Overflowing inboxes are wrecking productivity and making people feel guilty. Is the technology to blame, or are we?
An email has become an integral part of our daily lives. Way back, it started as a productivity tool but is no more considered like this.
Like most tools, email is useful but it can become disruptive and even damaging if used excessively or inappropriately.
When managers are the ones trying to recover from email interruptions, they fail to meet their goals, become less productive, they neglect manager-responsibilities and their subordinates don’t have the leadership behavior they need to thrive.
Want to get better productivity? Check your email less often!
It has evolved from a simple way to send and receive text between two parties into a familiar and reliable method of communication that can be used as a place to receive newsletters, updates, and notifications from various services.
Is email a necessary evil?
You start with a clear goal of getting your inbox down to zero. When you’ve achieved that and turned your eyes away from the screen, you hear a notification. Yes, it’s that annoying sound that tells you got a new email.
Research from Michigan State University shows that keeping up with email traffic places high demands on managers, which prevents them from achieving their goals and from being good leaders.
An email inbox is a reservoir of your own time managed by other people.
You should have control over your time & do not let others control it!
Clearing your inbox or getting to INBOX ‘0’ is trivial for your productivity and efficiency. The challenge is ‘how to get to this?”
One proven way is to adopt David Allen’s methodology of Getting Things Done.
David Allen is a veteran coach and management consultant. Allen shares the breakthrough methods for stress-free performance that he has introduced to thousands. He shows how to assess goals, relax, and stay focused.
GETTING THINGS DONE® is a personal productivity methodology that redefines how you approach your life and work.
I will share some of my thoughts and advice on the adoption of this technique and other methods a little later but before that…
Email Client Apps & it’s Future
Several studies have found email hurts productivity and makes people feel bad. “I just think we have to rethink email, and even redesign the way email is used.”
This picture depicts the usage-severity of email clients in a better way!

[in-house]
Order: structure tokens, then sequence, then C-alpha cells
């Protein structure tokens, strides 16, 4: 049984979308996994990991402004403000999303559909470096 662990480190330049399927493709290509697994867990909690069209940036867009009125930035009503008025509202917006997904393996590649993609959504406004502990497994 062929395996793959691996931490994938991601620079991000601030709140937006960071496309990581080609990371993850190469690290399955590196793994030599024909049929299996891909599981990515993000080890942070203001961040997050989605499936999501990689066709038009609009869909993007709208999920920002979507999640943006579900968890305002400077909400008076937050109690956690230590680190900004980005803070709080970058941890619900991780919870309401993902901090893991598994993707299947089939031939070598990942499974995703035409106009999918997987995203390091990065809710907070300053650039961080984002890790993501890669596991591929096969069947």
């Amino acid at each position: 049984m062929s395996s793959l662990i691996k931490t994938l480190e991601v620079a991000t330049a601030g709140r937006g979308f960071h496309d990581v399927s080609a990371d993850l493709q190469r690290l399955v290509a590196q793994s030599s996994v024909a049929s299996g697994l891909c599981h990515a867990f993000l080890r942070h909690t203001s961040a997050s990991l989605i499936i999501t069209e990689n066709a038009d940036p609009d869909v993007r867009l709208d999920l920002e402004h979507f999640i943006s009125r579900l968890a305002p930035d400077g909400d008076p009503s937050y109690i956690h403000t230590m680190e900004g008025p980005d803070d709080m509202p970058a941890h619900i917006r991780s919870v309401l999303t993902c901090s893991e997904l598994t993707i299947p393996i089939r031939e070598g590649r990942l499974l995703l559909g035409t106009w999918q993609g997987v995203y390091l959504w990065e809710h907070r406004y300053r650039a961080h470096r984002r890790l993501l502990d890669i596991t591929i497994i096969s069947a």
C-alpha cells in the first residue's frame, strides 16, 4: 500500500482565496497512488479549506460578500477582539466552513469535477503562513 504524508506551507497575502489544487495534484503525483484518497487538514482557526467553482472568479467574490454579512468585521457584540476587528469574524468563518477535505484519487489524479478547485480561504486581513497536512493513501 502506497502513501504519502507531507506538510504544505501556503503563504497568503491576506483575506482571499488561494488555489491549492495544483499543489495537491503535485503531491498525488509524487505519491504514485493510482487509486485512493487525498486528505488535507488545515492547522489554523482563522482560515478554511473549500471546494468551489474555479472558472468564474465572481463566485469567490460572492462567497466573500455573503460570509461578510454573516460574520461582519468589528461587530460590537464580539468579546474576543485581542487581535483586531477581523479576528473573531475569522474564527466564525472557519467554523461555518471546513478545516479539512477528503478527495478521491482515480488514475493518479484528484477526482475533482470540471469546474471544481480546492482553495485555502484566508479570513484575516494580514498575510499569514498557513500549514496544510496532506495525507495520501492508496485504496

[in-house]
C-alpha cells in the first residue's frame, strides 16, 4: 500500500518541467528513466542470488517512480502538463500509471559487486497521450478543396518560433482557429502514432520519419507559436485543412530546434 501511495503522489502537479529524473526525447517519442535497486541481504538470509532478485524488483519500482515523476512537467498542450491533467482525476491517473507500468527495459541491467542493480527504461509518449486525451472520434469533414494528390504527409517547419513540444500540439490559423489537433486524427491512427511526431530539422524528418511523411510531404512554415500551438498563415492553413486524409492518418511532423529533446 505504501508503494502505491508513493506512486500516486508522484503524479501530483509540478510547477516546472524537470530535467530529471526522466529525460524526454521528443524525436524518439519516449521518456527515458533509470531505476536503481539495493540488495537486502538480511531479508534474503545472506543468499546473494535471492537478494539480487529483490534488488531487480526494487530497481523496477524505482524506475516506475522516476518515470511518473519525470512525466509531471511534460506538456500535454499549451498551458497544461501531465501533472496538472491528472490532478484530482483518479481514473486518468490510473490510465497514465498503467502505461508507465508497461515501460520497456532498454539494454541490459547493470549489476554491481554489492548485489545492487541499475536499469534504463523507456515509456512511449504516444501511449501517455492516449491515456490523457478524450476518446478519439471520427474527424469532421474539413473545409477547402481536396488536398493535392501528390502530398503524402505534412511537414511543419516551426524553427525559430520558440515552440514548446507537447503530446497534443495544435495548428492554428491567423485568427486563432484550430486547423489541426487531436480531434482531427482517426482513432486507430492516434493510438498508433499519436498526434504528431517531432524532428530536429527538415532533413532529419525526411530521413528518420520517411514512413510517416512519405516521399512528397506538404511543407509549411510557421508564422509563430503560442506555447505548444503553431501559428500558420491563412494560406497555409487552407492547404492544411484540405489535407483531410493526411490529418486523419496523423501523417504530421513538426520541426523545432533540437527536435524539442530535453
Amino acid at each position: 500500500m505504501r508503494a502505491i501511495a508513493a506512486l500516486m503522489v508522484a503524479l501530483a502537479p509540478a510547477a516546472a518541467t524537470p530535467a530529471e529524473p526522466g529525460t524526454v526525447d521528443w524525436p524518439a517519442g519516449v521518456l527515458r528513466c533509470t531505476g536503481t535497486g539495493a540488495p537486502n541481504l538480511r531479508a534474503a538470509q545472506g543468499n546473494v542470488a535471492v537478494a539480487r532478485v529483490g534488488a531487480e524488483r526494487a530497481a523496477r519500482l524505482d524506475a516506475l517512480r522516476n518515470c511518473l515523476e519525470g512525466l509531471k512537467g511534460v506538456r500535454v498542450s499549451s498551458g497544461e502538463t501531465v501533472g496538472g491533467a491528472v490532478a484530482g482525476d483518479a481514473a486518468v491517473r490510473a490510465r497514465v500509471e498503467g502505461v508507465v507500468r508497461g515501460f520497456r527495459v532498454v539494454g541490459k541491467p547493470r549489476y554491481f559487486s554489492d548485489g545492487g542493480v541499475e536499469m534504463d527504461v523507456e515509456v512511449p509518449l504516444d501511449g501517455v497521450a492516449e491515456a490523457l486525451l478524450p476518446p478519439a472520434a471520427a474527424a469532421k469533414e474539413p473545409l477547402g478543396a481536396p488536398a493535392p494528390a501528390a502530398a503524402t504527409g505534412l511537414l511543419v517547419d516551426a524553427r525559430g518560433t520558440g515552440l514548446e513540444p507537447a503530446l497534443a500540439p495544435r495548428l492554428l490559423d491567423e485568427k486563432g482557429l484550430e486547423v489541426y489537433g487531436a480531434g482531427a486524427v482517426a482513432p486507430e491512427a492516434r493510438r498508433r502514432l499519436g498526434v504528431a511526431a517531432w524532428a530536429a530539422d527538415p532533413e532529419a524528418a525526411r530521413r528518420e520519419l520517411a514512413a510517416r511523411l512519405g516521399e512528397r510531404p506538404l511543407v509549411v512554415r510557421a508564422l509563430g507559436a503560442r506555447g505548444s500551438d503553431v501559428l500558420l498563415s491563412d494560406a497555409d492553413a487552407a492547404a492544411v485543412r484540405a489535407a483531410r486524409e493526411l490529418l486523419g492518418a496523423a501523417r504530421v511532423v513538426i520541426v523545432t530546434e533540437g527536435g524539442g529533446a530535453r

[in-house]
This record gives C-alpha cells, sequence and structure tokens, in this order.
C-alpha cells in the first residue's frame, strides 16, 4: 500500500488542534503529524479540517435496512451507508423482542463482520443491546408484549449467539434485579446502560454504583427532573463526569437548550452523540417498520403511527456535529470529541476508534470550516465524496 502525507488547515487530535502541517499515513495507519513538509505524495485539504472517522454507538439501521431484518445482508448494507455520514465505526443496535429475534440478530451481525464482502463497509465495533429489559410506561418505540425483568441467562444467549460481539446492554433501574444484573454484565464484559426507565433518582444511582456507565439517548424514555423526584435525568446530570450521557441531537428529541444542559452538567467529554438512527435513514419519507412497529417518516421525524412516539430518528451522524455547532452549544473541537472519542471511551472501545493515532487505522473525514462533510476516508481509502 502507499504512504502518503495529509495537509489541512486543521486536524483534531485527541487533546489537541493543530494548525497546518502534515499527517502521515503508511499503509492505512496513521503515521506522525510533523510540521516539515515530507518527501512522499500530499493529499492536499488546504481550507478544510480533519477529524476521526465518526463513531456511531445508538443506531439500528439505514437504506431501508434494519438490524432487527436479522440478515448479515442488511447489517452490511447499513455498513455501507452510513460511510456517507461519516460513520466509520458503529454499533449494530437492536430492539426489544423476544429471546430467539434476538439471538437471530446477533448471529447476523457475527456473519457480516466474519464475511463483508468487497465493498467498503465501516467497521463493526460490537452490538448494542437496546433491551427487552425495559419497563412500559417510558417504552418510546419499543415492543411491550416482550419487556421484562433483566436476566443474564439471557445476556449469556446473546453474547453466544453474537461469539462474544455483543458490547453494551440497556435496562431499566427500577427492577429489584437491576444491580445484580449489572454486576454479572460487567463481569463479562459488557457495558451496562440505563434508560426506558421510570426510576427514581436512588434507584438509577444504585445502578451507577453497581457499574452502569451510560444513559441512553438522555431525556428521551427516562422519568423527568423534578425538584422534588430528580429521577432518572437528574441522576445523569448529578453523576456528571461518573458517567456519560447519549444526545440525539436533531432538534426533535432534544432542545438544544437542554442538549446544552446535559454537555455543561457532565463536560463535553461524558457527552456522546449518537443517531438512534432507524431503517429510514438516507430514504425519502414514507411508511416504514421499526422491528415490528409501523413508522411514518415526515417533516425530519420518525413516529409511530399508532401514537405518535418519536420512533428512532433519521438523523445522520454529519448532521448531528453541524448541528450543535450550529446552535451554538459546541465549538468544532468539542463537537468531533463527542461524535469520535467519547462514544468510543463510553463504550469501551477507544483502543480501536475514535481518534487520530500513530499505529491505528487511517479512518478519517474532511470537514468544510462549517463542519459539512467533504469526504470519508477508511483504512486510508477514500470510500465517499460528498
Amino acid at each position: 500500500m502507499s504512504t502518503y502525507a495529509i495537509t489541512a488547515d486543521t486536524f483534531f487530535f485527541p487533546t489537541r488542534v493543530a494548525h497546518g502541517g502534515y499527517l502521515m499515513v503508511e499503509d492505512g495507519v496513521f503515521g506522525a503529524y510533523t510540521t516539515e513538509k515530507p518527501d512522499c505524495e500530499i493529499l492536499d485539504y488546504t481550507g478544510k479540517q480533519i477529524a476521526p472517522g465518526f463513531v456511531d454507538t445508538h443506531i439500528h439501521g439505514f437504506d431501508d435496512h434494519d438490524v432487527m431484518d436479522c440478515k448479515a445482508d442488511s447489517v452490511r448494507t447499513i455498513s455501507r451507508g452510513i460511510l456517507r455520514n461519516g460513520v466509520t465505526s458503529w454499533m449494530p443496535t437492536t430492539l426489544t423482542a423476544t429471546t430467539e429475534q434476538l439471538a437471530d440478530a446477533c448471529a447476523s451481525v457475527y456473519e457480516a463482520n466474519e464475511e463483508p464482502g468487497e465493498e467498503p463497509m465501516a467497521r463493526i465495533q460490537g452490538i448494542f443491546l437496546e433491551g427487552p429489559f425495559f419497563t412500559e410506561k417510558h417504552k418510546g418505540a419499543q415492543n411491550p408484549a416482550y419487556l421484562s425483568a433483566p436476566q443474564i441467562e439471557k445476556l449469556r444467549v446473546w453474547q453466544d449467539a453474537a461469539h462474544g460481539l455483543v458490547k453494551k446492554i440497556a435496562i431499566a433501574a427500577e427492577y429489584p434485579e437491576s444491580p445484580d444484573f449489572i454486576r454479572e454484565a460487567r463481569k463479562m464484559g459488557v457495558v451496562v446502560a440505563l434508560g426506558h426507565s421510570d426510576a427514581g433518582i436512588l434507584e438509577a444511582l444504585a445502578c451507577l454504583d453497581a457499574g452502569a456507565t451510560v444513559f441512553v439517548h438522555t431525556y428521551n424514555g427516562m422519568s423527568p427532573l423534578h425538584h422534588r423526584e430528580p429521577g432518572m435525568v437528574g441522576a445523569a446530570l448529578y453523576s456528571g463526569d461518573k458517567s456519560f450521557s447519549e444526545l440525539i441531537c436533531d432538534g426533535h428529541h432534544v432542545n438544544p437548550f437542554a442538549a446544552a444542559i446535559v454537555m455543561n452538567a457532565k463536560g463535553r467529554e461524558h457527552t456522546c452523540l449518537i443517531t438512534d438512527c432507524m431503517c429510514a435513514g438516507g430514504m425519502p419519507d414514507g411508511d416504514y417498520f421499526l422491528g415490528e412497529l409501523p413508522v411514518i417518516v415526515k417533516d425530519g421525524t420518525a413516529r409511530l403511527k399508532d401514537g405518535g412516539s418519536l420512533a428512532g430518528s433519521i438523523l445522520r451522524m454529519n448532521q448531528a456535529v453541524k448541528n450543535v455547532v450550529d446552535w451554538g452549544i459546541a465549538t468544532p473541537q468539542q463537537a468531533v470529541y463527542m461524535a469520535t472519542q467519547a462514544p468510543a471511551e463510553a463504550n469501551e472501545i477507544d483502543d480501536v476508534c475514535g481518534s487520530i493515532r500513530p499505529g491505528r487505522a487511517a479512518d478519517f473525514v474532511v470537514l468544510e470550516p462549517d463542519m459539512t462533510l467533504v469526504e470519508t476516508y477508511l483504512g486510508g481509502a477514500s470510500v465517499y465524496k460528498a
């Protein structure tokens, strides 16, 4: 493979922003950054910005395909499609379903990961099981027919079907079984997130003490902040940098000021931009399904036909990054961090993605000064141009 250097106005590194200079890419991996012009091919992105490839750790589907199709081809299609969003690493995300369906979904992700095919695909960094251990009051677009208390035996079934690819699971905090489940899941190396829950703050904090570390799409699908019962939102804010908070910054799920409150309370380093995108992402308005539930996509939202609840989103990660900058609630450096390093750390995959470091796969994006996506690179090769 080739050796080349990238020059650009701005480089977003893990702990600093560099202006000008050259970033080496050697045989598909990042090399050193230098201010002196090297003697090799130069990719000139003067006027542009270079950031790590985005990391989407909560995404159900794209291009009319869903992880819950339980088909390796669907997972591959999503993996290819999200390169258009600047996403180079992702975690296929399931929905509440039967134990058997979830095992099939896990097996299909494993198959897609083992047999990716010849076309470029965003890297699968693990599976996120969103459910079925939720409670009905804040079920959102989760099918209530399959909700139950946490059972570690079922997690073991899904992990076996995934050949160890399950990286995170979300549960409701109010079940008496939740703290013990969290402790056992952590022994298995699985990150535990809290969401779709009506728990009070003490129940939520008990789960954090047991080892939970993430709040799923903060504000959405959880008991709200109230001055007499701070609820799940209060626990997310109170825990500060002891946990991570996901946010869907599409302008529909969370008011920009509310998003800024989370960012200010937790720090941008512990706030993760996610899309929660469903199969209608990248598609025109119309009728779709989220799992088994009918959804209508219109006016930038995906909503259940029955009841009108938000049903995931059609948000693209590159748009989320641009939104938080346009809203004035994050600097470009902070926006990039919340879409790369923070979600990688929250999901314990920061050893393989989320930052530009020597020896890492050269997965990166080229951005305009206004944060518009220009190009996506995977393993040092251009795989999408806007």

While writing this blog, I also realized that recently many email apps have built features and experiences on top of the core email technology, such as shared inboxes, team collaboration, delegation, inline comments, and third-party integration.
“I just think we have to rethink email, and even redesign the way email is used”
With the advent of Artificial Intelligence & Machine Learning, the overall built-in productivity within emails is changing and making it more efficient in terms of speed and accuracy.
Gmail is a great example of this innovation and this is proven with the universal acceptance of their users all around the globe. They have 1.5 billion users as of October 2018 and is growing from strength to strength every day.
But there are companies like Spark email and recently, Hey.com that is providing a revolution in this industry of necessary evil.
Hey, especially is changing the way we need to start looking into our emails, achieve INBOX ‘0’, be more efficient in our responses, and start focusing on what matters the most.
On the other hand, Spark email, with its smart inboxes, team collaboration, and third-party integration is worth checking out.
Here are 5 reasons why I refrain from emails!
- It is a huge distraction. Every time an email comes in, it interrupts my train of thoughts. This is not good for my kind of work, for research requires immersion, and getting into the zone. Email makes this impossible.
- Email fools you into a false sense of productivity. Many of us work 8-hour days and spend 2–3 hours tending email. That is a horrific waste of time, yet, we all feel even more productive on the days we spent more than the average time on email. Since I reduced my email interaction, I have been much more productive.
- The length of an email is inversely proportional to its value. This I think comes from the fact that the people with the most time to waste, will do so. Those who are busy and pressed for time, tend also to respect others’ time as well. I find it best when I get a short 3–4-line email focused on what is needed. Anything more seems better done on the phone.
- Nothing goes wrong if the email is responded to at the pace of snail mail. Try it, you will see. In fact, I find that the quality of my email correspondence has gone up as I have begun to reply when I felt more like attending to it, rather than doing so instantly.
- Email steals vital downtime. Before, when we had a quiet moment, we savored it. Remember transiting in airports, reading quietly, staring out the window? Now those days are gone. Now everyone in transit is rushing to check his or her emails or is on social media. No wonder everyone is so stressed out; they do not get that much-needed downtime anymore. “Oh, I have 5 minutes to spare, let me check my email — I feel so cool and accomplished.”
My Final Thoughts!
- I see my emails twice a week and make sure that all emails that I need to respond are either snoozed or reply to them right away based on priority levels.
- I use some creative email apps where I can even reminder emails to myself do not need me to open my email. My go to email app has been Spark for the last few years and I have started to love my emails once again!
- So, use email as one would use snail mail — only when necessary, and only when you know it will not be a waste of someone else’s time.
“My goal is no longer to get more done, but rather to have less to do.” — Francine Jay